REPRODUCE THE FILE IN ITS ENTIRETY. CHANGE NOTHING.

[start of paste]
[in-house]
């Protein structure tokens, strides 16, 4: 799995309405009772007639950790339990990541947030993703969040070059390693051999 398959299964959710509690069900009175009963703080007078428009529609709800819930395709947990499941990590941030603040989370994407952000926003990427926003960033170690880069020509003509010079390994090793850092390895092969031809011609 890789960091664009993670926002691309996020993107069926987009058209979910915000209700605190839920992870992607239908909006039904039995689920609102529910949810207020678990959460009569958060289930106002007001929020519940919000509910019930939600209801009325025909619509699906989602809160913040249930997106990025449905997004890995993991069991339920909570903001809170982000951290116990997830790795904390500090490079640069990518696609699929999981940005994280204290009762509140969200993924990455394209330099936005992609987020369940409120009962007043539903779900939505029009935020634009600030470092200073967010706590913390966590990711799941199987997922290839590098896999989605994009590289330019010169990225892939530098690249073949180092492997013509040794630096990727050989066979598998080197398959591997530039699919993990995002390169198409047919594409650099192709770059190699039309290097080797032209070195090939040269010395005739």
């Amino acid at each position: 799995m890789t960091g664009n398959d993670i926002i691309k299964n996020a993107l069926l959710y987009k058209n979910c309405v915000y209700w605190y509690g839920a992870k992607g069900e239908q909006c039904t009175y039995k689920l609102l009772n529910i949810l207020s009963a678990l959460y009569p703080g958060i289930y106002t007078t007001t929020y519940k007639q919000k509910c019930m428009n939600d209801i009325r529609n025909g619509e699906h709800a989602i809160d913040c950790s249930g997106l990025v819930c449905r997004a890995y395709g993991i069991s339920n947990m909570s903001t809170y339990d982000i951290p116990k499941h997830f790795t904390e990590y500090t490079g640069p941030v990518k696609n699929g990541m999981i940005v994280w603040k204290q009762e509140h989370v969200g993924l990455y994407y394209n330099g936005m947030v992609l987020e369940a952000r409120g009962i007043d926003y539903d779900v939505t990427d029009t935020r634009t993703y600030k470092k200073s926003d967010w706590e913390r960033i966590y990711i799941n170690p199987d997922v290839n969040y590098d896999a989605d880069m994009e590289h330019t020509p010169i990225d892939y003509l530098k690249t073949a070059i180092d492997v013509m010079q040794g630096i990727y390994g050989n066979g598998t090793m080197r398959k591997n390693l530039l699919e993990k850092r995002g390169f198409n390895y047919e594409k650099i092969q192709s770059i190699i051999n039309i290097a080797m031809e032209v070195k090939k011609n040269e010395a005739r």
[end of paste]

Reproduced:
[in-house]
């Protein structure tokens, strides 16, 4: 799995309405009772007639950790339990990541947030993703969040070059390693051999 398959299964959710509690069900009175009963703080007078428009529609709800819930395709947990499941990590941030603040989370994407952000926003990427926003960033170690880069020509003509010079390994090793850092390895092969031809011609 890789960091664009993670926002691309996020993107069926987009058209979910915000209700605190839920992870992607239908909006039904039995689920609102529910949810207020678990959460009569958060289930106002007001929020519940919000509910019930939600209801009325025909619509699906989602809160913040249930997106990025449905997004890995993991069991339920909570903001809170982000951290116990997830790795904390500090490079640069990518696609699929999981940005994280204290009762509140969200993924990455394209330099936005992609987020369940409120009962007043539903779900939505029009935020634009600030470092200073967010706590913390966590990711799941199987997922290839590098896999989605994009590289330019010169990225892939530098690249073949180092492997013509040794630096990727050989066979598998080197398959591997530039699919993990995002390169198409047919594409650099192709770059190699039309290097080797032209070195090939040269010395005739």
């Amino acid at each position: 799995m890789t960091g664009n398959d993670i926002i691309k299964n996020a993107l069926l959710y987009k058209n979910c309405v915000y209700w605190y509690g839920a992870k992607g069900e239908q909006c039904t009175y039995k689920l609102l009772n529910i949810l207020s009963a678990l959460y009569p703080g958060i289930y106002t007078t007001t929020y519940k007639q919000k509910c019930m428009n939600d209801i009325r529609n025909g619509e699906h709800a989602i809160d913040c950790s249930g997106l990025v819930c449905r997004a890995y395709g993991i069991s339920n947990m909570s903001t809170y339990d982000i951290p116990k499941h997830f790795t904390e990590y500090t490079g640069p941030v990518k696609n699929g990541m999981i940005v994280w603040k204290q009762e509140h989370v969200g993924l990455y994407y394209n330099g936005m947030v992609l987020e369940a952000r409120g009962i007043d926003y539903d779900v939505t990427d029009t935020r634009t993703y600030k470092k200073s926003d967010w706590e913390r960033i966590y990711i799941n170690p199987d997922v290839n969040y590098d896999a989605d880069m994009e590289h330019t020509p010169i990225d892939y003509l530098k690249t073949a070059i180092d492997v013509m010079q040794g630096i990727y390994g050989n066979g598998t090793m080197r398959k591997n390693l530039l699919e993990k850092r995002g390169f198409n390895y047919e594409k650099i092969q192709s770059i190699i051999n039309i290097a080797m031809e032209v070195k090939k011609n040269e010395a005739r």